The burden of youth unemployment could be reduced by what has come to be called Green Jobs
“If you are engaged in doing eco stoves, recycling paper, garbage, ecotourism, planting trees, you are cleaning the environment without harming it, those jobs that reduce pollution, improve energy efficiency, respond to occupational safety, you are engaged in green jobs,” says Pius Bigirimana, the Permanent Secretary in the Ministry of Gender, Labour and Social Development, whose department is championing the adoption of green jobs.
The government of Uganda is pushing for green occupations because they help reduce negative environmental impact, promote safety and health conditions at work.
With support from the United Nations Development Project (UNDP), government started implementing the Green Jobs Programme, approved by President Yoweri Museveni in 2016, by targeting both the educated and uneducated youth.
According to Bigirimana, the initiative is driven by the need to enhance labour output and reduce poverty, especially among the youth .
In 2018, the State of Uganda Population report released by National Population Council showed a spike in poverty in all regions. Across the country, poverty levels grew from 19.7 per cent to 21.7 per cent between the financial years 2012/2013 and 2016/2017.
The report notes that the poverty levels are a result of inequality and economic growth that has not addressed the unemployment challenge especially among women and the youths. Youth unemployment rate, on the other hand, is reported at 65 per cent.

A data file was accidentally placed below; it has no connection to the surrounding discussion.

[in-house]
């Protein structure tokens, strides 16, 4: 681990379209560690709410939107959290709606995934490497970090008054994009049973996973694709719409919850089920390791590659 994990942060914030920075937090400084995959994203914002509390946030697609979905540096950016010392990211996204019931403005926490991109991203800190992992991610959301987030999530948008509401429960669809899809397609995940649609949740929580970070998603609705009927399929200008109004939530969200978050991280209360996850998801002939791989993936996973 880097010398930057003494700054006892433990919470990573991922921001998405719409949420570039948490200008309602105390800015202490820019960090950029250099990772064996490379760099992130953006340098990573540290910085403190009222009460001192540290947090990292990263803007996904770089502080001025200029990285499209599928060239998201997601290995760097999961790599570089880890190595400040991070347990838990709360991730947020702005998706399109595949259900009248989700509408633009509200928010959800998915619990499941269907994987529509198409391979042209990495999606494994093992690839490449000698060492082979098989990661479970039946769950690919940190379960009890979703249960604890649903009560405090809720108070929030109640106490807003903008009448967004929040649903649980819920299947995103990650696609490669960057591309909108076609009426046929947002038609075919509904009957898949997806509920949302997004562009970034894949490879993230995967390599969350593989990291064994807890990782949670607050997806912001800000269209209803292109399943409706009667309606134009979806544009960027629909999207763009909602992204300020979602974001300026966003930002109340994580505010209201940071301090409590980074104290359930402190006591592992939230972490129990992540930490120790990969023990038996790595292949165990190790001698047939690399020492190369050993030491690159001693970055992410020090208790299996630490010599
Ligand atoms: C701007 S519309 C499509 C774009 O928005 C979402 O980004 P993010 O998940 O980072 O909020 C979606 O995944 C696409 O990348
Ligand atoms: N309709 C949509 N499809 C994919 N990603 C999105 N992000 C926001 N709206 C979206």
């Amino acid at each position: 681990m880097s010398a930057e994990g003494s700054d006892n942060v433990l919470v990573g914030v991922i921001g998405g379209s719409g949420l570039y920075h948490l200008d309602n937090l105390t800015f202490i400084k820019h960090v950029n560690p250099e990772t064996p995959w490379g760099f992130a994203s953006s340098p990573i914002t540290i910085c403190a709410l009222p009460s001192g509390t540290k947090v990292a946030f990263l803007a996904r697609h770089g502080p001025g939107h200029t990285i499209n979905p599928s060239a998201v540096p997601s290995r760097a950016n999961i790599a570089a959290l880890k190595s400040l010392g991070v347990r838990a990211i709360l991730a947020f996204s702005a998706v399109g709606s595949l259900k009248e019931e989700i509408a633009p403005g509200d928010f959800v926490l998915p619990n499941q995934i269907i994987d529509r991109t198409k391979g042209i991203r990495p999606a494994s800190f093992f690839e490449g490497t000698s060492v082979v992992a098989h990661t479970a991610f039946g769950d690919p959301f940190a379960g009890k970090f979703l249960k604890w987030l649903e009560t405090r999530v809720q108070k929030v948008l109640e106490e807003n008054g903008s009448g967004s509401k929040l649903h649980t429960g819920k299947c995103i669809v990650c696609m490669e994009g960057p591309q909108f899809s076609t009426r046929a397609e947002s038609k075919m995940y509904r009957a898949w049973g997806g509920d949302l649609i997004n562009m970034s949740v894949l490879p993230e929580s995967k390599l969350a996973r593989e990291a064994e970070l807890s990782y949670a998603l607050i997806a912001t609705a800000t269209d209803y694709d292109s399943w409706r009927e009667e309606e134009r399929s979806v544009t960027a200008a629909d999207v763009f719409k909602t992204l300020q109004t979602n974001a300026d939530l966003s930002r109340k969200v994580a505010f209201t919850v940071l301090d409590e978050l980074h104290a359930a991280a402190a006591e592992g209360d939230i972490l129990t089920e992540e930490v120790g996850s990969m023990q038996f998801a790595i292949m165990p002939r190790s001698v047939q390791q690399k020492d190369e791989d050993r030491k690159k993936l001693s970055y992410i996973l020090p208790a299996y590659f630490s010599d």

The Ministry of Gender is responding to these challenges with support to businesses in the informal sector, apprenticeship at workplaces, establishment of industrial business shelters and green incubation centres. It also speaks of promoting social safeguards at workplaces, promoting decent employment abroad and strengthening Kampala Capital City Authority (KCCA) and local governments’ capacity to create green jobs.
“We want to set up industrial business shelters with common user facilities, used by young people to do metal fabrication, welding, plumbing, construction, art, design, leatherwork. You will learn the skills from one place so that we have as many young people getting skills,” Bigirimana says.
Besides tackling unemployment and low labour productivity, the growth of green jobs should translate into local production of goods usually imported and consequentially reduce the trade balance if exports are boosted.
On what sort of sectors are Ugandans expected to see these green jobs, Bigirimana says they will be entrenched in every part of the economy but will be more prominent in agriculture, industrial production, labour, tourism, trade and education sectors.
“There will be transformation but more in agriculture because it is the biggest holder of jobs. Our economy has grown but no jobs. Our growth has tended to concentrate n those sectors that do not provide sufficient jobs,” Bigirimana says, “We need to invest more in sectors that have forward and backward linkages.”
So far, government and UNDP have spent about $2m (UGX7.4bn) in the national programme that covers all districts. As Bigirimana calls for action, a lot has been done on the ground already. About 2000 Jua-kalis in greater Kampala were supported with equipment and trainings. Seven youth and women groups were supported with innovation grants worth UGX70m including Turning Trash into Treasure, Rabbit Cage Projects, Bikibiro Community Development Association, Maggots and Earthworm production project and Nansana Empowered Women’s Development Initiative Project.
Skills development is urgently needed, particularly through apprenticeship and volunteering. Information from the ministry shows that the Uganda National Apprenticeship framework was formulated, training orders were drafted while the draft national green jobs strategy was put in place and over 200 technical officers from government and private sector sensitized.